Jury hears of pilot’s ‘catalogue of errors’ before fatal Shoreham crash

Film footage shows Andrew Hill performing loop manoeuvre and crashing on to main road

Aircrash during the Shoreham Airshow on August 22nd,  2015, where pilot Andrew Hill was performing a stunt in a 1950s Hawker Hunter before it plummeted on to the A27 in West Sussex and exploded into a fireball killing 11 men.  Photograph: Sussex Police/CPS/PA Wire

Aircrash during the Shoreham Airshow on August 22nd, 2015, where pilot Andrew Hill was performing a stunt in a 1950s Hawker Hunter before it plummeted on to the A27 in West Sussex and exploded into a fireball killing 11 men. Photograph: Sussex Police/CPS/PA Wire

 

Footage from the cockpit of a vintage fighter jet showing the moments before it crashed at Shoreham airshow, killing 11 people, has been shown to jurors.

The film, never before seen in public, was played on Thursday at the Old Bailey where the jet’s pilot, Andrew Hill, is standing trial on 11 charges of manslaughter by gross negligence.

Mr Hill, who denies the charges, was performing a stunt when the 1950s Hawker Hunter plummeted on to the A27 in West Sussex and exploded into a fireball on August 22nd, 2015.

As relatives of the victims sat quietly in the packed public gallery, the court was told that the footage from a GoPro camera positioned behind the pilot’s seat showed Mr Hill performing a flypast parallel to Shoreham airport’s runway, inverting the aircraft and then performing a stunt called a Derry roll.

The A27 comes into view before the camera shows the sky as Mr Hill begins the fatal loop manoeuvre. Initially nothing can be heard other than the sound of the engine, before the aircraft begins to judder.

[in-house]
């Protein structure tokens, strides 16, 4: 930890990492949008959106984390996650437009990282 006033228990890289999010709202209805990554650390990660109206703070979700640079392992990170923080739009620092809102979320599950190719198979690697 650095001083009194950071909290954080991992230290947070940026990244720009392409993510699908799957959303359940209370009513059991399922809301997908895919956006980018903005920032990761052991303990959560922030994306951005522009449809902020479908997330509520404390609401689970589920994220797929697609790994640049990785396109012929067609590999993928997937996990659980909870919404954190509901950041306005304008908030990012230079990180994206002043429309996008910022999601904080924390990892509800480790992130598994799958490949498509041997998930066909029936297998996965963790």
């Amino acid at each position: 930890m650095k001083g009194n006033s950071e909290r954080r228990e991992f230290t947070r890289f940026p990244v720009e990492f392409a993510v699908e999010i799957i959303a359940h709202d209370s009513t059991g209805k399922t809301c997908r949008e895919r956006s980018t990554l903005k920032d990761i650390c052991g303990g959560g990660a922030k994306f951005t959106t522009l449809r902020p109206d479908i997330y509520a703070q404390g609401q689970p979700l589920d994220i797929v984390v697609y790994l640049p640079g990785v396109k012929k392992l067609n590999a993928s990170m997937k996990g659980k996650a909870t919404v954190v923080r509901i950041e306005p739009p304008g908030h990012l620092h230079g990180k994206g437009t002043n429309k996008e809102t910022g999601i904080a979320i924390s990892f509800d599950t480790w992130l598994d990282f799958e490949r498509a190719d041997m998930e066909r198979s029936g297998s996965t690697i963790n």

Tom Kark QC, prosecuting, told jurors there was a “catalogue of errors” on Mr Hill’s part, including that he failed to take evasive action to carry out an escape manoeuvre.

Jurors were also shown footage shot by spectators at the side of the road showing the plane performing the stunt and then crashing on to the main road.

Mr Hill, of Sandon, Buntingford, Hertfordshire, lowered his head in the dock when the moment of impact was shown, and then looked at the jury.

Cognitive impairment

Karim Khalil, defending, told the court that the pilot, a Royal Air Force instructor and British Airways commercial captain, had been unfairly maligned. He said Mr Hill had no memory of the crash and “may have been suffering cognitive impairment”.

The lawyer said: “He was subjected to the increasing forces of gravity. Pilot error does not explain what happened here at all. He is not a cavalier pilot and not a pilot who, as is suggested, plays fast and loose [with the rules]. Quite the contrary. He did not deliberately fail to take evasive action.”

Feeling unwell

Immediately after the crash, Mr Hill told emergency services he did not know what happened but felt “terrible” and had been feeling unwell, the court heard.

Mr Kark said exposure to G-force was routine for any experienced pilot, and cognitive impairment was different to the temporary effects of G-force.

“If a pilot continued to fly an aerobatic display above a crowd of spectators, knowing that he was unwell, then that, we would suggest, would be capable of amounting to a gross breach of his duty of care.” – Guardian